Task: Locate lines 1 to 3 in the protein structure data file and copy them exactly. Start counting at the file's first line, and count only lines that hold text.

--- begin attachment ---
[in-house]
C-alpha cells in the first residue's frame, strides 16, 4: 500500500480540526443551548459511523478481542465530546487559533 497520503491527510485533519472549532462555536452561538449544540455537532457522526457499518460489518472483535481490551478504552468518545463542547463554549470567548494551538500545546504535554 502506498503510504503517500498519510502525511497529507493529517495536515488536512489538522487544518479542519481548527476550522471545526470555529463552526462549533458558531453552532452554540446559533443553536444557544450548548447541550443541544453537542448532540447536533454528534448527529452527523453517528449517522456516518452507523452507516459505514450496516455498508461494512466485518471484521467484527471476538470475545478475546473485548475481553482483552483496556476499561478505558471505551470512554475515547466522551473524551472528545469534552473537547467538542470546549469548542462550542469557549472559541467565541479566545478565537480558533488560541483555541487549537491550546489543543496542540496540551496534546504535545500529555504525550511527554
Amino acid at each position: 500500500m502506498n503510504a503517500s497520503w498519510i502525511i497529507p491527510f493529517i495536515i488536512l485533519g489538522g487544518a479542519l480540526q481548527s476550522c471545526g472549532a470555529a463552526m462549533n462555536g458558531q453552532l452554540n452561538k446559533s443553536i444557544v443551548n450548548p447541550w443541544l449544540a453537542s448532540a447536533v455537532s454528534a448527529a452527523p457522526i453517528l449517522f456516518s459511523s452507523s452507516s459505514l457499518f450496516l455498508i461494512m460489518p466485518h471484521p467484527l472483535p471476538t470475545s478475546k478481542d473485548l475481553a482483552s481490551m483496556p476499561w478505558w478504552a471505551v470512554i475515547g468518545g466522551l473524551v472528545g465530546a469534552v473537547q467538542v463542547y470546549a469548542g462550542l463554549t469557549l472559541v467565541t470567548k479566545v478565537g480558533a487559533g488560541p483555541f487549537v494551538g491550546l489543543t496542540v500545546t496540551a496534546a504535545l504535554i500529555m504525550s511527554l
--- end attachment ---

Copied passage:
[in-house]
C-alpha cells in the first residue's frame, strides 16, 4: 500500500480540526443551548459511523478481542465530546487559533 497520503491527510485533519472549532462555536452561538449544540455537532457522526457499518460489518472483535481490551478504552468518545463542547463554549470567548494551538500545546504535554 502506498503510504503517500498519510502525511497529507493529517495536515488536512489538522487544518479542519481548527476550522471545526470555529463552526462549533458558531453552532452554540446559533443553536444557544450548548447541550443541544453537542448532540447536533454528534448527529452527523453517528449517522456516518452507523452507516459505514450496516455498508461494512466485518471484521467484527471476538470475545478475546473485548475481553482483552483496556476499561478505558471505551470512554475515547466522551473524551472528545469534552473537547467538542470546549469548542462550542469557549472559541467565541479566545478565537480558533488560541483555541487549537491550546489543543496542540496540551496534546504535545500529555504525550511527554
Amino acid at each position: 500500500m502506498n503510504a503517500s497520503w498519510i502525511i497529507p491527510f493529517i495536515i488536512l485533519g489538522g487544518a479542519l480540526q481548527s476550522c471545526g472549532a470555529a463552526m462549533n462555536g458558531q453552532l452554540n452561538k446559533s443553536i444557544v443551548n450548548p447541550w443541544l449544540a453537542s448532540a447536533v455537532s454528534a448527529a452527523p457522526i453517528l449517522f456516518s459511523s452507523s452507516s459505514l457499518f450496516l455498508i461494512m460489518p466485518h471484521p467484527l472483535p471476538t470475545s478475546k478481542d473485548l475481553a482483552s481490551m483496556p476499561w478505558w478504552a471505551v470512554i475515547g468518545g466522551l473524551v472528545g465530546a469534552v473537547q467538542v463542547y470546549a469548542g462550542l463554549t469557549l472559541v467565541t470567548k479566545v478565537g480558533a487559533g488560541p483555541f487549537v494551538g491550546l489543543t496542540v500545546t496540551a496534546a504535545l504535554i500529555m504525550s511527554l